I should've known to just trust David Simon. Mr. Simon, I'm sorry for doubting you, if only for a brief moment in time. I genuflect at your altar.
Treme is, beyond all else, a beautiful work of art. I feel like I know each and every character on the show. They all seem familiar to me. It was genuine and real, almost scarily so. I mean, does it get more New Orleans than the following dialogue exchange?
Davis: "All you want to do is get high, play some trumpet and barbecue in New Orleans your whole damn life?"
Kermit Ruffins: "That'll work."
I think not!
Here are a list of things I loved about the show, in no particular order.
-A bag of Zapps on the kitchen counter.
-The disdain expressed for Chinese crawfish.
-Everything about the characters played by Wendell Pierce and John Goodman (whose character, as previously noted, is based on Ashley Morris). Pierce especially nails it, but he is a New Orleans-born musician himself, so that's to be expected.
-The Mardi Gras Indian.
-A reference to Hubig's pies.
-Davis, the character played by Steve Zahn (whose bare ass I could have gone without seeing), working at WWOZ and blasting Mystikal to piss off his neighbors.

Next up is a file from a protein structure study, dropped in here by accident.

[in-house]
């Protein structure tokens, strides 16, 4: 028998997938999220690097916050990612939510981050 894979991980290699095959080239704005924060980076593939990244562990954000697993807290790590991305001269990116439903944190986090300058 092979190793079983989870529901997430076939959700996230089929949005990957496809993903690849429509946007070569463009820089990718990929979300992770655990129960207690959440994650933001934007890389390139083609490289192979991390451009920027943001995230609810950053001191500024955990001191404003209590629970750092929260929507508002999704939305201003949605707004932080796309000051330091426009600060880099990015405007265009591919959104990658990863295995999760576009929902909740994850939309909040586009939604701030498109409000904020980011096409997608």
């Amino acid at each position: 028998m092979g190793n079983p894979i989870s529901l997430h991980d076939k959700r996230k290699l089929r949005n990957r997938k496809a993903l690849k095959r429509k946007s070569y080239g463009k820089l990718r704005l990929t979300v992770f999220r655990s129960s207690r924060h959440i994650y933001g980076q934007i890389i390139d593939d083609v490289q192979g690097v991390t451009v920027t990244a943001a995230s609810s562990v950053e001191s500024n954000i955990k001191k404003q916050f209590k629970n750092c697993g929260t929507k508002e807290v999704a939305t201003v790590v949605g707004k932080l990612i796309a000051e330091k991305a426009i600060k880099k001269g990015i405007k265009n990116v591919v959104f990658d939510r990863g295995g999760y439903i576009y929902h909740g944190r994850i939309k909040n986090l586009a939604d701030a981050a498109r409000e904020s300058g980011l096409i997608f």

-John Goodman's character trying to toss the British TV guy's camera into the canal.
Did I miss any highlights?
Also, I watched the show at home, alone. I was invited to a couple of viewing parties but decided that I didn't want anything to distract me from soaking it all in. I'm glad I did that. My only regret is not flooding my apartment and hanging a model airplane from the ceiling with a George W. Bush action figure in it to, you know, set the right mood. But I got by okay.
So far this year the Saints have won the Super Bowl, the city elected a new mayor and it's recovery is now being serialized by television's preeminent genius. 2010 looks like it'll be a good year for New Orleans.
(Also, the Times Picayune's Dave Walker put together a handy guide to explain some of the show's more obscure references to non-locals.)